Mexico awards 3 out of 5 production-sharing contracts in the second phase of its historic oil sector opening, comfortably beating the disappointing results of the first phase.
MEXICO CITY, Sept 30 (Reuters) - Mexico awarded three out of five production-sharing contracts on Wednesday in the second phase of its historic oil sector opening, comfortably beating the disappointing results of the first phase and giving a boost to the peso.
The auctions, part of a series aimed at reversing years of falling oil output, this time met the oil regulator's expectations and awarded potentially lucrative contracts to Italian energy group Eni and two consortiums.
Two of the five contracts, all relating to oil fields in the southern edge of the Gulf of Mexico, failed to find any takers.
Eni won the contract for the Amoca, Mizton and Tecoalli fields while a consortium led by U.S.-based Fieldwood Energy secured the Ichalkil and Pokoch fields. A team fronted by Argentina's Pan American Energy took the Hokchi field.
In July, the first phase of Round One only awarded two of 14 contracts on offer, falling well short of the government's own modest expectations.
Traders said the results of the latest phase boosted the Mexican peso in morning trading, following a sharp depreciation against the U.S. dollar in recent months.
The fields up for grabs were all off the coast of Tabasco and Campeche states, near the top-producing but aging shallow water fields Ku-Maloob-Zaap and Cantarell.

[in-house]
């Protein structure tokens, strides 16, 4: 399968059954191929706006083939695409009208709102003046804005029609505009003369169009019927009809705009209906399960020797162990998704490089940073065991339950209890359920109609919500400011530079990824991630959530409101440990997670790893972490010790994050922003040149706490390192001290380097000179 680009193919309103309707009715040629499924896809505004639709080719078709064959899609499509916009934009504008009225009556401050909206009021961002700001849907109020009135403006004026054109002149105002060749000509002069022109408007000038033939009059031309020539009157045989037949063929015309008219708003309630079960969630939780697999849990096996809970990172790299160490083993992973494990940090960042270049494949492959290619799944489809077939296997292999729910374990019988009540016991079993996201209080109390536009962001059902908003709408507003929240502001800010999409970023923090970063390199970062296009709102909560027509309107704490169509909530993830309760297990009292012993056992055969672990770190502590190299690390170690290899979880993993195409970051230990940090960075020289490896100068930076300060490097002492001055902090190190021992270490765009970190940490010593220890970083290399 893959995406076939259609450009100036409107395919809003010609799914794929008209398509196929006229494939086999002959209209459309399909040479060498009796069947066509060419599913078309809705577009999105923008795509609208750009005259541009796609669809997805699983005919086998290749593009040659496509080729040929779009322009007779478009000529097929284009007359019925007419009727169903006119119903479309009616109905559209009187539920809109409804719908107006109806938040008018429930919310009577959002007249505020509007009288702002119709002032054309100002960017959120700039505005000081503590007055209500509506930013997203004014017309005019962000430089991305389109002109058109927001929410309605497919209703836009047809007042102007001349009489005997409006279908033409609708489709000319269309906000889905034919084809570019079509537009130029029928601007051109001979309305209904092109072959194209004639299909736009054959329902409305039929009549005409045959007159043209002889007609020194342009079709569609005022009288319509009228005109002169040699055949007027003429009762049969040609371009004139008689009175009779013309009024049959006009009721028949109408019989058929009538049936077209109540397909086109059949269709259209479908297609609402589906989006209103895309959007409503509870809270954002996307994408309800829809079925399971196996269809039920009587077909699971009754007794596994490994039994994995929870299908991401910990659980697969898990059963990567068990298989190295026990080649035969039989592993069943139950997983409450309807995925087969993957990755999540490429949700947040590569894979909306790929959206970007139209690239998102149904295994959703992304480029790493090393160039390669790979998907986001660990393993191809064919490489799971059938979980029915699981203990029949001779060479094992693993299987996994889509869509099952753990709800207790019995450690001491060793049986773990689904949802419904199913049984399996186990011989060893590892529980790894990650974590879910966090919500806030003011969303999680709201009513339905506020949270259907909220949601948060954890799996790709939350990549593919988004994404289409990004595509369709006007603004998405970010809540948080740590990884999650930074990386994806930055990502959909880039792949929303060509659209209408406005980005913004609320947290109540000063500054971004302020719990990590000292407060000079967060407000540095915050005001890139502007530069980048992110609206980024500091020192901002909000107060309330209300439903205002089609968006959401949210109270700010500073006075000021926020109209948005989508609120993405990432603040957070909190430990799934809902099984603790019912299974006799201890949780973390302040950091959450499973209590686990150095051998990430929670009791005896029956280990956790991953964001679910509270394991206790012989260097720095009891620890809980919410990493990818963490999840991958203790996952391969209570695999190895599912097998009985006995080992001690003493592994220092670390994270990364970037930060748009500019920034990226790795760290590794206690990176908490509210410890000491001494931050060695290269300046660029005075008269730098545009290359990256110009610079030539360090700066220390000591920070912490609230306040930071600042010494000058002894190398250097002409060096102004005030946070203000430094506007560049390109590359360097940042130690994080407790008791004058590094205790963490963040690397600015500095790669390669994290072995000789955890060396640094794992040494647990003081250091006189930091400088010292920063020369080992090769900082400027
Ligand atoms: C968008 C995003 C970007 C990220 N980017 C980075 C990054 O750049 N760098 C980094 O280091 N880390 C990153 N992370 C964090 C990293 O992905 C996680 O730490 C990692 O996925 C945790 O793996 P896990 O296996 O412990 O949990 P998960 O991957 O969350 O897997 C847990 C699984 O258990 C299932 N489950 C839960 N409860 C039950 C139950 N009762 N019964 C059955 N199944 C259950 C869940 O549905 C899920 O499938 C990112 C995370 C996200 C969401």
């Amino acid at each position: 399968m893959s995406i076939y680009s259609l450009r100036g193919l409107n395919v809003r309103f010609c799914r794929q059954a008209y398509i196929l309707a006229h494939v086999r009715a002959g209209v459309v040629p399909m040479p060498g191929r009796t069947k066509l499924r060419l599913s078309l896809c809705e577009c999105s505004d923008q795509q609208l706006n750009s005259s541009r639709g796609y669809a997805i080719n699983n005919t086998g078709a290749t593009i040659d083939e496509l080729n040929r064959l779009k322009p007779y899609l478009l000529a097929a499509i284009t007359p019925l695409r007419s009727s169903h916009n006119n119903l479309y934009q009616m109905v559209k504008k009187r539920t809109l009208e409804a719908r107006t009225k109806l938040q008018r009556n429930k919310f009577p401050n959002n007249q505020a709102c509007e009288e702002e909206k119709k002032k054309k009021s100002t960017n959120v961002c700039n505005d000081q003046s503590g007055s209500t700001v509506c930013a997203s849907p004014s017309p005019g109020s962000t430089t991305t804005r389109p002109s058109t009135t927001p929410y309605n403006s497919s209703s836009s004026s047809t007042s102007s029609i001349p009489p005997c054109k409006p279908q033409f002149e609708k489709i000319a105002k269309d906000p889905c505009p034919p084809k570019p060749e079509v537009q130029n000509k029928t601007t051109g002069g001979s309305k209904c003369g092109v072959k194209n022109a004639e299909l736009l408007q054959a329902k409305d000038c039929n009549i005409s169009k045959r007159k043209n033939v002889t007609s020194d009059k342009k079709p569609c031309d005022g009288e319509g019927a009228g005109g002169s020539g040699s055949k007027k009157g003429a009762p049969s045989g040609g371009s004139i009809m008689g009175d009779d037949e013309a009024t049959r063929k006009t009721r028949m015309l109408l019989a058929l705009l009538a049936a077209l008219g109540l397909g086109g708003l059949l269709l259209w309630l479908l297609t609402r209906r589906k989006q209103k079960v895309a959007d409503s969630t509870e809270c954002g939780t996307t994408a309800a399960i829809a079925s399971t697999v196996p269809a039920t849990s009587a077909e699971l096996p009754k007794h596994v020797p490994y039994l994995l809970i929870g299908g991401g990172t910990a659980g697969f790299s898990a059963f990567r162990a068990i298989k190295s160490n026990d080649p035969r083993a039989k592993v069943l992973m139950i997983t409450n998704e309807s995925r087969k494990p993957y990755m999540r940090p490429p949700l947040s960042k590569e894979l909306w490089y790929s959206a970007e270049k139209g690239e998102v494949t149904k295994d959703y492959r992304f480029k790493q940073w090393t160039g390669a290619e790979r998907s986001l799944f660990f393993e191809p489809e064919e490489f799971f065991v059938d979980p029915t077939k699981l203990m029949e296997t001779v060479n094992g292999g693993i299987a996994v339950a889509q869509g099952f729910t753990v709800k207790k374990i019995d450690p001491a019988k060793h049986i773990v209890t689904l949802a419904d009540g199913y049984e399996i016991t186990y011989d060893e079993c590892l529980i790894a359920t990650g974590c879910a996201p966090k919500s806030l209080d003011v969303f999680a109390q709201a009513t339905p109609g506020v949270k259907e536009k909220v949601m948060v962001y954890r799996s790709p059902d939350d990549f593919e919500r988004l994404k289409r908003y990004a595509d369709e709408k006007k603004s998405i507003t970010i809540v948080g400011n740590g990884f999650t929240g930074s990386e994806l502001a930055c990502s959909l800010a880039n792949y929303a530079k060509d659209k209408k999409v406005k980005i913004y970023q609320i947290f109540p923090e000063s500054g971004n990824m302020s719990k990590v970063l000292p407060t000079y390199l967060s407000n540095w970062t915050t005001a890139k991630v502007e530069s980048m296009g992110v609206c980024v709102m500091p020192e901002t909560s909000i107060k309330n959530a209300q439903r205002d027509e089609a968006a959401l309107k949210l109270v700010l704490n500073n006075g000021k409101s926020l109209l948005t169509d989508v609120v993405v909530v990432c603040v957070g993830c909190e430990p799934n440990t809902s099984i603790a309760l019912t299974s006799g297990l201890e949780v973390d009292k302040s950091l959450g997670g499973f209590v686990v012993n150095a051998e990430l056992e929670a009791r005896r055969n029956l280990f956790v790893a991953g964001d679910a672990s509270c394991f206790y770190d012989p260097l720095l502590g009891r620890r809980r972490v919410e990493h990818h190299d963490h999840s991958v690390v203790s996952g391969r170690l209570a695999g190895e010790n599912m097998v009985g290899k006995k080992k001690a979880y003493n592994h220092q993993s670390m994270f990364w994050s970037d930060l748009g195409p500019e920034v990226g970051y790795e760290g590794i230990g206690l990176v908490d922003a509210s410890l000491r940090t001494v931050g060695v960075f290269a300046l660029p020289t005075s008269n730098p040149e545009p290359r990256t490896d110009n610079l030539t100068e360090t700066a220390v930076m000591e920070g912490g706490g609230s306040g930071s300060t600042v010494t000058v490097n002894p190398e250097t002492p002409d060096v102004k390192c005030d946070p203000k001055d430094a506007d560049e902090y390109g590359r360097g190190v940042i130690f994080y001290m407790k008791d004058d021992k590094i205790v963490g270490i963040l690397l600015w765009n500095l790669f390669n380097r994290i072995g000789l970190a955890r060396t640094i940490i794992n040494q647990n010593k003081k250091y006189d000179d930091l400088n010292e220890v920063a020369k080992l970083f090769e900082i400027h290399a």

The fields had already been discovered by state oil company Pemex, which lowers the geological risk for private operators.
Fourteen oil companies and consortiums pre-qualified for the auction, including international oil majors Chevron and Royal Dutch Shell. But only nine offered bids on Wednesday.
The second part of the so-called Round One tender follows a sweeping energy overhaul enacted last year.
Championed by President Enrique Pena Nieto, the reform ended Pemex's decades-long monopoly across the industry, and seeks to lure billions of dollars in new investment.
Juan Carlos Zepeda, head of Mexico's oil regulator, which ran the auction, had said he expected three of the five contracts to be awarded. He estimated such an outcome would eventually add up to 45,000 barrels per day (bpd) of new crude output, and attract about $3 billion in investment over the life of the contracts.
At 2.26 million bpd, Mexico's current average crude oil output is down by a third from peak production in 2004.
Two more Round One auctions are scheduled in the months ahead, including an onshore auction in December followed by deep water fields next year.
(Additional reporting by David Alire Garcia; Editing by Dave Graham and Bill Rigby)
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